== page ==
STEVE INSKEEP, HOST:
Now we got an update on Denmark, one of the first European countries to lock down. Today, Danish elementary schools and day cares begin to reopen. Sidsel Overgaard reports.
SIDSEL OVERGAARD, BYLINE: Just over a week ago, the Danish prime minister made this announcement.
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PRIME MINISTER METTE FREDERIKSEN: (Non-English language spoken).
OVERGAARD: Mette Frederiksen said day care and school for kids up to age 12 would open starting on April 15. Within hours, concerned parents launched a Facebook group called My Child Will Not Be a Guinea Pig for COVID-19. That group now has about 40,000 members worried that their children will be the first to re-enter a very different world. The chairman of the more official Parents Union in Denmark, Signe Nielsen, says, personally, she's feeling secure about the situation and will be sending her kids to school this week. But she can understand the worry.
SIGNE NIELSEN: In Denmark, we closed down the community quite fast, and it was done by telling people, well, you can die of COVID, and so people got really, really scared. And I think from the reopening point, a lot of parents need more communication about how it's not so unsafe for their children to go back to school. We need to make them feel secure.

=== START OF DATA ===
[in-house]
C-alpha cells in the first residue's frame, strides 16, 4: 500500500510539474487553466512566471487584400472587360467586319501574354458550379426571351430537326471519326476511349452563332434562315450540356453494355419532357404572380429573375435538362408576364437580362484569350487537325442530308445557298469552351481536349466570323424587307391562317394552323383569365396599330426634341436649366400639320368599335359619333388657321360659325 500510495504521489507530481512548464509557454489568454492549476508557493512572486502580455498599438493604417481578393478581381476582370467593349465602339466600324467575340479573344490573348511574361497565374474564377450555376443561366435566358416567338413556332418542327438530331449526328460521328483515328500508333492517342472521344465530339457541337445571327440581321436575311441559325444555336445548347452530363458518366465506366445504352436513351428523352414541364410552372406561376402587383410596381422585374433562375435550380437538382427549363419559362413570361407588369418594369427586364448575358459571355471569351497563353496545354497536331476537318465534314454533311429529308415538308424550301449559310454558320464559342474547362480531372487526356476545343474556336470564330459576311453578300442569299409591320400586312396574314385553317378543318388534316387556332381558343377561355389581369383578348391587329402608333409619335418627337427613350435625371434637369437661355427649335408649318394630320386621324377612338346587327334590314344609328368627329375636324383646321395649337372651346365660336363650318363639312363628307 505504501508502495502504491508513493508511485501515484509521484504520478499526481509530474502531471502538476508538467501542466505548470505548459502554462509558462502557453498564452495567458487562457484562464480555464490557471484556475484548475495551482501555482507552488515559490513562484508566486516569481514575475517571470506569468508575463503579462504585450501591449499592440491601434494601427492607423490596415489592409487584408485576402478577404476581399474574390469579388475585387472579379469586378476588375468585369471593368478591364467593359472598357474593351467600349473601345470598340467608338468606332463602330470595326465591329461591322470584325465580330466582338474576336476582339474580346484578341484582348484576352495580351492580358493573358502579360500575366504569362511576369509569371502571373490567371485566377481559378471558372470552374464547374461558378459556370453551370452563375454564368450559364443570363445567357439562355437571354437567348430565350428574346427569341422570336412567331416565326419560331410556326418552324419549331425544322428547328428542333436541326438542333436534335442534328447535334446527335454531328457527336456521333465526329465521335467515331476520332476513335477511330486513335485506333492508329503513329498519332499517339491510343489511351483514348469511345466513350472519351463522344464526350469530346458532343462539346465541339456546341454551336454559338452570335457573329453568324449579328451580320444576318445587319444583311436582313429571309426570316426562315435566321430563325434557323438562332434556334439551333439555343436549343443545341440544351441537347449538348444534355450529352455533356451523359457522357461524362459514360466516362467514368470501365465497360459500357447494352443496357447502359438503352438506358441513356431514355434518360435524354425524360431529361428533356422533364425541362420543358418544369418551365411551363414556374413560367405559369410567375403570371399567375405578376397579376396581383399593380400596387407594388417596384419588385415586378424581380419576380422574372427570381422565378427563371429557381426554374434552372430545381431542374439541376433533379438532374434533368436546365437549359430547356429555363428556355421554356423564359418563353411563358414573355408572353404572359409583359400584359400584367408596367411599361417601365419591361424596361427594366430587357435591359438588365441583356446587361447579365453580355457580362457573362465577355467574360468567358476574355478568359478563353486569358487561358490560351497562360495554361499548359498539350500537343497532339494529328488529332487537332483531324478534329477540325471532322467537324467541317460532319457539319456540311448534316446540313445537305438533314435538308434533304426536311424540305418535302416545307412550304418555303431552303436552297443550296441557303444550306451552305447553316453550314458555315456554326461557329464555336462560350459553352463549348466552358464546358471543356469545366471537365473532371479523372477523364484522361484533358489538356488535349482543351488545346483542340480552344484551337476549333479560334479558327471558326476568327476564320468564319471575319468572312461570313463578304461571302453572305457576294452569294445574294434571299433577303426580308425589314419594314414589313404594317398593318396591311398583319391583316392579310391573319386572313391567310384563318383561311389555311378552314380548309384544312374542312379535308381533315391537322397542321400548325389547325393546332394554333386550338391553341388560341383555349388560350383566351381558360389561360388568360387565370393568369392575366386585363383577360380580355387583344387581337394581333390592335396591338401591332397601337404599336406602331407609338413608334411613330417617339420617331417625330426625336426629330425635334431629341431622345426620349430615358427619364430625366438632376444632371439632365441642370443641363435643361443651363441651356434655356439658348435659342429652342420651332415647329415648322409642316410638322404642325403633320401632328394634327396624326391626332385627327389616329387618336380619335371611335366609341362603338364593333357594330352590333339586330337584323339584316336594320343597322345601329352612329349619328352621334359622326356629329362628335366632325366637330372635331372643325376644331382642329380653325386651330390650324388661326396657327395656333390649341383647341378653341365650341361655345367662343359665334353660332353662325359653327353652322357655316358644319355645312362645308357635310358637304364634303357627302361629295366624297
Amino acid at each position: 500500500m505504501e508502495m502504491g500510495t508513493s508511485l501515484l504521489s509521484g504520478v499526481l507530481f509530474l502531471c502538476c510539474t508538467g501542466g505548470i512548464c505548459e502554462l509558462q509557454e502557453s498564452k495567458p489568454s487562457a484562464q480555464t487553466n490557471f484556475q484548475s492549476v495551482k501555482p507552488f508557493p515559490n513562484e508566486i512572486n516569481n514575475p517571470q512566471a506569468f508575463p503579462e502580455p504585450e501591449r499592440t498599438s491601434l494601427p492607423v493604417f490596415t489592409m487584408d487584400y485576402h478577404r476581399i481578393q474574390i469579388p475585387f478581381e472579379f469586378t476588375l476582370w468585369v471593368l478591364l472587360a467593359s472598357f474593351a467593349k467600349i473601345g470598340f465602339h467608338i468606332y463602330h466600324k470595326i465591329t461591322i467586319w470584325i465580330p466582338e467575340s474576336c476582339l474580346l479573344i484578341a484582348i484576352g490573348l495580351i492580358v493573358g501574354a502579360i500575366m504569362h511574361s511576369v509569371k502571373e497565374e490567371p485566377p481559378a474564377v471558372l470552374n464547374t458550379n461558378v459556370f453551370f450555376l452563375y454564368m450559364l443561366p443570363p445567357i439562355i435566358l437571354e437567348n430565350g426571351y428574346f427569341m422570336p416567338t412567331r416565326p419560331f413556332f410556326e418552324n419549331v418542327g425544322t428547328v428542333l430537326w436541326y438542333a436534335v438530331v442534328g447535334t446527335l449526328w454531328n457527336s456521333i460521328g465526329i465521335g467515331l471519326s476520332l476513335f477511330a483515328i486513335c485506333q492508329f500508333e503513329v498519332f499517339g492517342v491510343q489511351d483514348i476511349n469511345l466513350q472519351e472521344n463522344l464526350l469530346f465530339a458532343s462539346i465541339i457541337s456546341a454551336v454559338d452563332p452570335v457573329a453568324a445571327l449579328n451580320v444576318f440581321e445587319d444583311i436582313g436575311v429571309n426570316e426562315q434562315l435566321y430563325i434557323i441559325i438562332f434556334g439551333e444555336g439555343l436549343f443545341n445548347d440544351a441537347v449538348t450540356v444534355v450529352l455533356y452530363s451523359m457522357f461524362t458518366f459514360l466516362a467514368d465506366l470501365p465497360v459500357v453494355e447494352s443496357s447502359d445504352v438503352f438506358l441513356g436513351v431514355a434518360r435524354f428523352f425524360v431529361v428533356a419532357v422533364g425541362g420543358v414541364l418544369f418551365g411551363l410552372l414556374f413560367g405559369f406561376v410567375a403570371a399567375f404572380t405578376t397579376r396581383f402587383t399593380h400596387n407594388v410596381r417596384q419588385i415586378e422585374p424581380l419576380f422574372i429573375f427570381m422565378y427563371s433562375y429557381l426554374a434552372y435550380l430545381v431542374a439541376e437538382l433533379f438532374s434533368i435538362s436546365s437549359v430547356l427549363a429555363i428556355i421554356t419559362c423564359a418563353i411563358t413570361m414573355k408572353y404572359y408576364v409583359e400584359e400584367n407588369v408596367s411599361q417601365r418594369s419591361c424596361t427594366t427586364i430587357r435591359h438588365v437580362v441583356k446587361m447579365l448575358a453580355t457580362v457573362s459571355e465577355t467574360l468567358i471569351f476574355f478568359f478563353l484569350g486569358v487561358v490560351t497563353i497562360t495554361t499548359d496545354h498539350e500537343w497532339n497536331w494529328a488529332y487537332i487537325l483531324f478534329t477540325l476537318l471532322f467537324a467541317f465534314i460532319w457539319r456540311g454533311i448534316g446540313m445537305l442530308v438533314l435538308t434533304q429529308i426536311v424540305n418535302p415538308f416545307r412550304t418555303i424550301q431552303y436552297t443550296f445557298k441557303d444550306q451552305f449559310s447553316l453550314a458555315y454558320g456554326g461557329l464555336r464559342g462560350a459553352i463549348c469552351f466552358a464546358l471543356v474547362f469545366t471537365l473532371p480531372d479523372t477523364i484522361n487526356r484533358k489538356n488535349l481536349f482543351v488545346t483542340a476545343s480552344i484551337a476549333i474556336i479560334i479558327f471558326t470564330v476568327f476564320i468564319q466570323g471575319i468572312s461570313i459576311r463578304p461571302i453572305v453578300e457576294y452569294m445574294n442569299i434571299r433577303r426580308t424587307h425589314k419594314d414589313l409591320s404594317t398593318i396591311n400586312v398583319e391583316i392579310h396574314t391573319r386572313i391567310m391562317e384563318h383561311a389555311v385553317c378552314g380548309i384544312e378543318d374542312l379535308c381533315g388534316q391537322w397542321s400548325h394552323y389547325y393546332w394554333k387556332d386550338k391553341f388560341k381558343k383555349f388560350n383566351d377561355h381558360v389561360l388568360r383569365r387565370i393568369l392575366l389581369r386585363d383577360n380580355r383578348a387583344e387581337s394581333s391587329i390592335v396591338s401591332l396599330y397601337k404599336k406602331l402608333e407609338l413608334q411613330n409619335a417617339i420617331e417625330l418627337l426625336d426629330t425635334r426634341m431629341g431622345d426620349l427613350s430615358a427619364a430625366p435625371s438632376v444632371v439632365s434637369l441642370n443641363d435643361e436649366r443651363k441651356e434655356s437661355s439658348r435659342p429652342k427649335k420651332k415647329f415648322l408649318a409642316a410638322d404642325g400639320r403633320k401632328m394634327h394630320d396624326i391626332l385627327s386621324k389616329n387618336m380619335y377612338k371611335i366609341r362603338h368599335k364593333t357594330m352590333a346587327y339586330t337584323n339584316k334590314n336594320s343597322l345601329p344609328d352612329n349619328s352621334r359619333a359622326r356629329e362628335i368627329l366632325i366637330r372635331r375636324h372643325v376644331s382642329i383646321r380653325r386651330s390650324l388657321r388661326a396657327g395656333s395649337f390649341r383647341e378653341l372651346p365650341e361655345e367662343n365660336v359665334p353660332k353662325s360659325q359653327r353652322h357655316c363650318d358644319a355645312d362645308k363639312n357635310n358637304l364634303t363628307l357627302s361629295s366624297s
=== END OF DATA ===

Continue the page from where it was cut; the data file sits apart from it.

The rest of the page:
OVERGAARD: She points out that the prime minister gave little information about how schools would reopen during her announcement. Details emerged only later about extra cleanings and smaller groups of children.
While this move has caused anxiety for some, opposition parties complain it doesn't go far enough. They would have liked to see the government reopen small businesses, like hair salons or restaurants, as part of the first phase. But government officials say starting Denmark's reopening with its smallest citizens will give the economy a boost by enabling parents working at home to be more productive. As for the schools themselves, the government says they can only open when they're able to meet strict guidelines about hygiene and distancing.
According to Peter Pannula Toft with the Danish Municipality Union, half of the country's districts say they'll be ready by Wednesday.
PETER PANNULA TOFT: For example, a day care institution in Copenhagen that is in an apartment building is very different from a day care institution where you have much more space.
OVERGAARD: Whether they'll be needing that space is a big question. Pannula Toft says it all depends how many children actually show up over the next few days; only then will we know how parents have responded to a situation where, frankly, everyone is a guinea pig.
For NPR News, I'm Sidsel Overgaard in Denmark.
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